What Credit Score Do You Start With?

By Gerald Dunigan

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You are probably reading this because you’re thinking of signing up for your first credit card or student loan and are nervous about the starting credit score.

What Credit Score Do You Start With

Credit knowledge is a big problem in the country, and in fact, only one in eight Americans knows one’s scores. Young people also struggle with their credit. They often lack credit education, resulting in many mistakes that continue to haunt them for many years to come. Common pitfalls include over-utilizing credit cards, defaulting on loans, collections accounts, etc.

Before applying for any loan products, there are steps to establish an excellent base score that will lower interest rates on future loans and result in thousands in savings.

What does Your Credit Score Start at?

The first thing to understand is how credit histories work and why they exist in the first place.

A credit score cannot exist without a credit report because the credit score is based on credit activity.

See, card companies, banks, or credit unions are responsible for reporting credit activity. It implies that people who have never borrowed loans or opened card accounts don’t have any credit entries.

Many companies collect credit and consumer information. But major lenders rely on Transunion, Experian, and Equifax for consumer reports, which are commonly known as the CRBs or CRAs.

CRBs don’t just go and collect information. Lenders feed them information on all their active customers. Typically, the reports they put together don’t have any scores on them.

How are credit scores calculated? Lenders use computer algorithms or scoring models to generate a three-digit score that serves as a measure of risk. Low scores mean that someone has a higher chance of defaulting on a new loan.

VantageScore and FICO are popular vendors of scoring algorithms. The FICO score starts from 300 to 850, and here are its credit score ranges:

Score Categories What It Implies
800 to 850 Exceptional – 20% of the population
740 to 799 Very good – 25%
670 to 739 Good – 21%
580 to 669 Fair – 18%
300 to 579 Poor – 16%

What is a normal credit score? The average FICO Score in 2020 was 710, the highest it has ever been.

So, if you don’t have any credit history, will you have a score of 300? No, the algorithms consider people without histories as “unscorable.”

What about the default credit score using the Vantage Scoring model? Both VantageScore 3.0 and 4.0 have a similar scoring range that starts from 300 and ends at 850.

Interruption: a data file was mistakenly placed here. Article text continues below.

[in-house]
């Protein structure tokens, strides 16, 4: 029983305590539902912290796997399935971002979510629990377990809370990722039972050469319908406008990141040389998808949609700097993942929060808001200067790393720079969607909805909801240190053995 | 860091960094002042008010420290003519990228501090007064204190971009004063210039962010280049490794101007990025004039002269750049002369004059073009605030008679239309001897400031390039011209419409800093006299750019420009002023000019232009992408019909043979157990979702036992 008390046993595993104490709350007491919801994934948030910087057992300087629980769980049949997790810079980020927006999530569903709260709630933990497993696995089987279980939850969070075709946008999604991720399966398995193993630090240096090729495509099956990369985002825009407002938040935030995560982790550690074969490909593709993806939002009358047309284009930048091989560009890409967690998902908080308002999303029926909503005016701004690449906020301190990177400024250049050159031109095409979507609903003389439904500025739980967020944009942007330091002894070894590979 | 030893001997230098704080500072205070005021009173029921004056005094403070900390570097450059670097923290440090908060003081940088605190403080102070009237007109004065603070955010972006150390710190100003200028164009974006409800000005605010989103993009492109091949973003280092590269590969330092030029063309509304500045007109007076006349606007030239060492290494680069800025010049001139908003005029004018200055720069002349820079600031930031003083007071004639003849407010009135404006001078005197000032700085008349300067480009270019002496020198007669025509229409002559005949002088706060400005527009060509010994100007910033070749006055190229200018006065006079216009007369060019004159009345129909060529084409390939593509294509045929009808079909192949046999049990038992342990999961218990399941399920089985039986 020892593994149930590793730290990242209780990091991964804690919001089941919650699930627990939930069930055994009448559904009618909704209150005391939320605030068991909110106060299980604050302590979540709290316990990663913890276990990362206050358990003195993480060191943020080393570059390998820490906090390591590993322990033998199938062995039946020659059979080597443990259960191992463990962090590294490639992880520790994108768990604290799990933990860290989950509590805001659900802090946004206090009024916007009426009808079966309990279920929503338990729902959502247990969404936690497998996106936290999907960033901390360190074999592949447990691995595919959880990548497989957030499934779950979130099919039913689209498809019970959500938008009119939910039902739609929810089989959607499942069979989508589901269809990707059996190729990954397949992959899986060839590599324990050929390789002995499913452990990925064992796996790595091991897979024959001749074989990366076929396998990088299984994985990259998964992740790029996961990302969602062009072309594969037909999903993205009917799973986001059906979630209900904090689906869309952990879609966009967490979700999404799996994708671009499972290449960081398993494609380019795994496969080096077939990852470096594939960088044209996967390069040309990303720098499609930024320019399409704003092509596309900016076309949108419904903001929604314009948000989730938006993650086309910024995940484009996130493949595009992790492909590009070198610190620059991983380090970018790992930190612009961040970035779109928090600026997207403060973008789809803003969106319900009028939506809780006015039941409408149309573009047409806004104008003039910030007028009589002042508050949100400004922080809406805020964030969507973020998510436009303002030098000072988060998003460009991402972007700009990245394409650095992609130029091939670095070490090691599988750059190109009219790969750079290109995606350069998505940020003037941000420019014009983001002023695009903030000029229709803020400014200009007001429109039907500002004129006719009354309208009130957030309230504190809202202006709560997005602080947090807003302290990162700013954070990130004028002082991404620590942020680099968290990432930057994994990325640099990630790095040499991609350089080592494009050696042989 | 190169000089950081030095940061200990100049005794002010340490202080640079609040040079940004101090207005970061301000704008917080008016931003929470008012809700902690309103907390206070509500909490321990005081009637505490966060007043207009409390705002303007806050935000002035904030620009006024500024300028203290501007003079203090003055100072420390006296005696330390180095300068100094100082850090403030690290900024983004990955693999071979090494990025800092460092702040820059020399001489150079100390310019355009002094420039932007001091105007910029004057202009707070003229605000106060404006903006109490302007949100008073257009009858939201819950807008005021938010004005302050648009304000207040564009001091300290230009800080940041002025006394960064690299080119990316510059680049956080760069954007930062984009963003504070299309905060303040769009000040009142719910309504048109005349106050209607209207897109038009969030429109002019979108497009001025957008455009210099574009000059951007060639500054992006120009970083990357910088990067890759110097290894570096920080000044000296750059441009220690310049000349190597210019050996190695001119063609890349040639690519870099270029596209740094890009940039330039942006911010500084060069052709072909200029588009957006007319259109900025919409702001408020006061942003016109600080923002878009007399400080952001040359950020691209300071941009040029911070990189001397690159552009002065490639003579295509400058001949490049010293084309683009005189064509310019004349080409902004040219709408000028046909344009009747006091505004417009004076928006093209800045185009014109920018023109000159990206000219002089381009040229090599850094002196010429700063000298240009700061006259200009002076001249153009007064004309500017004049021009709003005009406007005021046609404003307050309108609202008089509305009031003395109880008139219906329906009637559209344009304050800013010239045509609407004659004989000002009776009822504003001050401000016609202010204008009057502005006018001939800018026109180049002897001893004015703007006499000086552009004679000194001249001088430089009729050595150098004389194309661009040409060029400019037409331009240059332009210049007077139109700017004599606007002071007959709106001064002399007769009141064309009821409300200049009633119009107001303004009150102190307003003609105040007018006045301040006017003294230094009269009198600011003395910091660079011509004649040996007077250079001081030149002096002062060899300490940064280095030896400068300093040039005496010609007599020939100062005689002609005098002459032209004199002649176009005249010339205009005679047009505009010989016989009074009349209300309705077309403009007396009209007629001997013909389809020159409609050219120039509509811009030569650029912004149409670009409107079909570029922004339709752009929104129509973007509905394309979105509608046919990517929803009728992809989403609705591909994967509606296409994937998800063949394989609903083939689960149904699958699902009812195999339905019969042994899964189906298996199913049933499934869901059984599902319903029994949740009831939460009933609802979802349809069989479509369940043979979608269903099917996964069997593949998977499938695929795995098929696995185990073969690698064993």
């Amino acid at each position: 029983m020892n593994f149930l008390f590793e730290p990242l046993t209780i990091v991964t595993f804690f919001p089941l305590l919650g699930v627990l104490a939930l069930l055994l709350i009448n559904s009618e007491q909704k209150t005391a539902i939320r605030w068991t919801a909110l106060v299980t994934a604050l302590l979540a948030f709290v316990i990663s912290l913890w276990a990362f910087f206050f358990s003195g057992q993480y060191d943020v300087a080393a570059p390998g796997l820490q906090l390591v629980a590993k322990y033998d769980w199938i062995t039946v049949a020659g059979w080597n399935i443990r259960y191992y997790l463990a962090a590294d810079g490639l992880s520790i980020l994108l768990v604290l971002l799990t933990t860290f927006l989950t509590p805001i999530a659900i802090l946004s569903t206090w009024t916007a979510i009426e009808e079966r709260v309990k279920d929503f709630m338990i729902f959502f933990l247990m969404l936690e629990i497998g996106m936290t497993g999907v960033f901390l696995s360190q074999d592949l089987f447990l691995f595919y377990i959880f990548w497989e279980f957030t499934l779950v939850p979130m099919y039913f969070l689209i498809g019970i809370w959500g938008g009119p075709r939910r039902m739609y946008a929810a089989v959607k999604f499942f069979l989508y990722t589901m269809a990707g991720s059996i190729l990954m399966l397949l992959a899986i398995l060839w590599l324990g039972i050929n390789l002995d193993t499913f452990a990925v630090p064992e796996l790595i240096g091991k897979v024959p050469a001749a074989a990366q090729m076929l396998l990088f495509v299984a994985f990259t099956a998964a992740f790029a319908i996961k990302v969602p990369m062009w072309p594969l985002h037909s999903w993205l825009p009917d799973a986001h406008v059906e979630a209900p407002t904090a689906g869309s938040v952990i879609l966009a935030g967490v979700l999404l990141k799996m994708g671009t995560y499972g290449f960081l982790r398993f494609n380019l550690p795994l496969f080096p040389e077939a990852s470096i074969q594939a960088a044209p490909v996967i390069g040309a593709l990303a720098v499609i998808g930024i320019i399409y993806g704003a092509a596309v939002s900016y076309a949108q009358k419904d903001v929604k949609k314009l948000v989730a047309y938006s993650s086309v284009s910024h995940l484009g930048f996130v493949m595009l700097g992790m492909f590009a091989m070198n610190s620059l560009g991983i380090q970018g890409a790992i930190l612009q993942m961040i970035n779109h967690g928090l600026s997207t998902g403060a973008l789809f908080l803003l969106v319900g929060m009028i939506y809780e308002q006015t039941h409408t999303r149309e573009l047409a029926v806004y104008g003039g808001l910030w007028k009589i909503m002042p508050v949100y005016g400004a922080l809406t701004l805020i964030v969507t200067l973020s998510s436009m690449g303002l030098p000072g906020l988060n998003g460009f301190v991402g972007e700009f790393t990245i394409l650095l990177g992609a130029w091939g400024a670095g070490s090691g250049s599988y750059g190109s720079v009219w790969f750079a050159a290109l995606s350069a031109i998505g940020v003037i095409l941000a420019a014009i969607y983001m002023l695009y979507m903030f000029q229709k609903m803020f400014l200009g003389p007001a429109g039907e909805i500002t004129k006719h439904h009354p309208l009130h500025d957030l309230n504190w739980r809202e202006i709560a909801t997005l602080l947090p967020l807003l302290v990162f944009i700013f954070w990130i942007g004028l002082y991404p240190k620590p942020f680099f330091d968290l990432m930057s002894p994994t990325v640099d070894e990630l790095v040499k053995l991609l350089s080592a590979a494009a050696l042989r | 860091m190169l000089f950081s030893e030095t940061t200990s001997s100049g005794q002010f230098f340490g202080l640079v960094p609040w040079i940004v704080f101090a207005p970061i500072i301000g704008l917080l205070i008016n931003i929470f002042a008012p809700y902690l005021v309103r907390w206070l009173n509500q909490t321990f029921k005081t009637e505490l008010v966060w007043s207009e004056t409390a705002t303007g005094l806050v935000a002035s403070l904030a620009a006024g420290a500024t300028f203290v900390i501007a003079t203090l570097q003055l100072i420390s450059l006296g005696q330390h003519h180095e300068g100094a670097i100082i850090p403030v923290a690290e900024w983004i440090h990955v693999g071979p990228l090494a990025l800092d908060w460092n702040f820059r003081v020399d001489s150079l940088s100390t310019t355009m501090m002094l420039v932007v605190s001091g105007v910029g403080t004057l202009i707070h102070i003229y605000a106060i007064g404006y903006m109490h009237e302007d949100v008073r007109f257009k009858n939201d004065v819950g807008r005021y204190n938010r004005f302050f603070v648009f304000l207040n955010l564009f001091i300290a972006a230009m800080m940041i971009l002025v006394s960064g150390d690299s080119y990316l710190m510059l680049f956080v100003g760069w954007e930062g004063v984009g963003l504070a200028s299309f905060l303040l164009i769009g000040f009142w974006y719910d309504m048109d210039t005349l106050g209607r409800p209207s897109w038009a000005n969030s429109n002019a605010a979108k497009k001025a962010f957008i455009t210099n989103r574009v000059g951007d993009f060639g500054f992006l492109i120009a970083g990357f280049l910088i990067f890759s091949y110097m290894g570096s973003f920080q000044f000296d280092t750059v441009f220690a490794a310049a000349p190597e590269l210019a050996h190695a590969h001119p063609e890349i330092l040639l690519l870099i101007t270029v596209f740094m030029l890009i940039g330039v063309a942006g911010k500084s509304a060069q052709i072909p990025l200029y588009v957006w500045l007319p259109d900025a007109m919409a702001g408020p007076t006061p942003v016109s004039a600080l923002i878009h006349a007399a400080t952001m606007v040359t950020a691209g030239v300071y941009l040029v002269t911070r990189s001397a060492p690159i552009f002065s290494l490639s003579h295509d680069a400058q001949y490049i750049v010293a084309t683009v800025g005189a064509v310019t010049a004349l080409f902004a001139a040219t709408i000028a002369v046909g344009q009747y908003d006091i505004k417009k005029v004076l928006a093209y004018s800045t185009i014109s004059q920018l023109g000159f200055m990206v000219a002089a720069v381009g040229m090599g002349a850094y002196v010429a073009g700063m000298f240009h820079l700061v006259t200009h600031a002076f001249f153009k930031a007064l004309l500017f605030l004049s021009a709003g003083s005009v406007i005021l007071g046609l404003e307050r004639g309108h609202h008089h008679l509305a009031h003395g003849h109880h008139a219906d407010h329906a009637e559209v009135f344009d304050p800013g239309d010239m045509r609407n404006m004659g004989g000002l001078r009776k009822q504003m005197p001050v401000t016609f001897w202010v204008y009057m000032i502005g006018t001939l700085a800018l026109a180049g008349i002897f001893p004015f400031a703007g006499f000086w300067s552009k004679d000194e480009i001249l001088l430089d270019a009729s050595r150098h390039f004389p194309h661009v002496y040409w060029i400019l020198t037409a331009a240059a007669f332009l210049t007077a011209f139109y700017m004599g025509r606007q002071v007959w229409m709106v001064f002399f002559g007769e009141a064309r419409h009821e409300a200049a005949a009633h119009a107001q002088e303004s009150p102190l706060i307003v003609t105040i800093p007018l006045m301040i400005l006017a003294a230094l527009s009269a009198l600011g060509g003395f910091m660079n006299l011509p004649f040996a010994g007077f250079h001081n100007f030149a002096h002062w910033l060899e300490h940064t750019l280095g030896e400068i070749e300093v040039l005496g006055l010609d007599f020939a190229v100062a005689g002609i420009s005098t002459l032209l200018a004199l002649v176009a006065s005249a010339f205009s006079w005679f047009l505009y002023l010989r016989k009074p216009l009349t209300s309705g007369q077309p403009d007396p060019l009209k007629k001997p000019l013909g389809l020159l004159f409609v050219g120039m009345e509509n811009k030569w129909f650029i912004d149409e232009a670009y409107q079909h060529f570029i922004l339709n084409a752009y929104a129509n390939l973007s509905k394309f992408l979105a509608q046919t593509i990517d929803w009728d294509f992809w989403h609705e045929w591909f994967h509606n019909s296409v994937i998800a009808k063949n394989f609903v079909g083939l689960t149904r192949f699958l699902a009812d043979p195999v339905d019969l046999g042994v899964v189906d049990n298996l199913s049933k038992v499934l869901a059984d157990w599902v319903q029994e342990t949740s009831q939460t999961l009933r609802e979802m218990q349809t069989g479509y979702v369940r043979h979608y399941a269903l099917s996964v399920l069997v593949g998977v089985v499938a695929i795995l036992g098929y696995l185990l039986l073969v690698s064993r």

How is Your Starting Credit Score Calculated?

VantageScore approximates that about one in five adults is unscorable. The situation arises because of not having past open credit accounts or sparse credit use.

What’s the minimum threshold of becoming scorable when building credit for the first time?

Someone needs at least one open credit account that has generated credit activity for the last 6 months. Insufficient credit history results in “a thin file” that cannot tell potential lenders how you might behave with new credit. So, the credit score is calculated after generating enough history.

Remember the whole essence of scores is to help lenders make accurate, reliable, and fast credit risk decisions, and that’s according to the FICO website. The scores shed light on the likelihood of a customer meeting their credit obligations as agreed.

Planning to apply for a beginner card with few requirements? Wondering what information the lender will report and how the score is calculated?

Credit cards have a spending limit or credit limit, outstanding balance, and interest rates.

The credit company reports the following information to the credit bureaus:

  • Account open date – To determine credit age
  • Credit limit and outstanding balance – To determine the utilization rate
  • On-time payments and late payments – Used to establish a payment history

Both FICO and VantageScore models consider the following scoring factors when generating the starting credit score:

Scoring Factor Why it matters
Credit utilization ratio (CUR) A higher utilization rate is considered risky because prior statistics indicate that people with higher CUR tend to fall behind their payments.
Payment history Late payments reported after a bill has been due for over 30 days indicate a pattern of mismanaging credit.
Credit history length or age Old accounts carry more weight than younger accounts because they indicate credit experience.
Recent credit applications involving hard inquiries When getting approved, lenders have to conduct hard inquiries to pull the customer’s reports. Hard pulls are considered negative when they don’t result in new accounts.
Types of credit accounts Having several types of credit accounts is seen as positive.

What is Your Credit Score When You Turn 18?

What is Your Credit Score When You Turn 18

At the age of 18, young adults become eligible to take out loans. Card accounts have restrictions for people aged 18 to 21. New applicants must sign up with a cosigner or provide sufficient proof to the card issuer that they have income or assets. The two measures are enforced for other accounts to ensure that young adults have what it takes to repay the debt.

Two main factors will determine the beginning credit score at 18 years:

If you’ve built up credit history before turning 18

It’s possible to generate positive credit history long before applying for loans. Some parents and guardians add their children to their personal cards as authorized users. How does this work?

When a parent or guardian utilizes their card and makes the repayments to the card issuer, their credit activity is also reported to their authorized users. So, it’s possible to be 18 years old and already have an established history. It will not be the same score as the guardian because they may have more accounts and a longer track record.

If you’re 18 with no prior experience

For young adults turning 18 without any prior experience, they can expect to fall into the unscorable category. Will this affect the ability to apply for student loans? Not quite. They can qualify for federal loans.

Many providers offer loans to young adults. They use alternative information in their lending decisions.

What is the average starting credit score after the first credit account? There is no definite figure, but it may range from 500 to 700.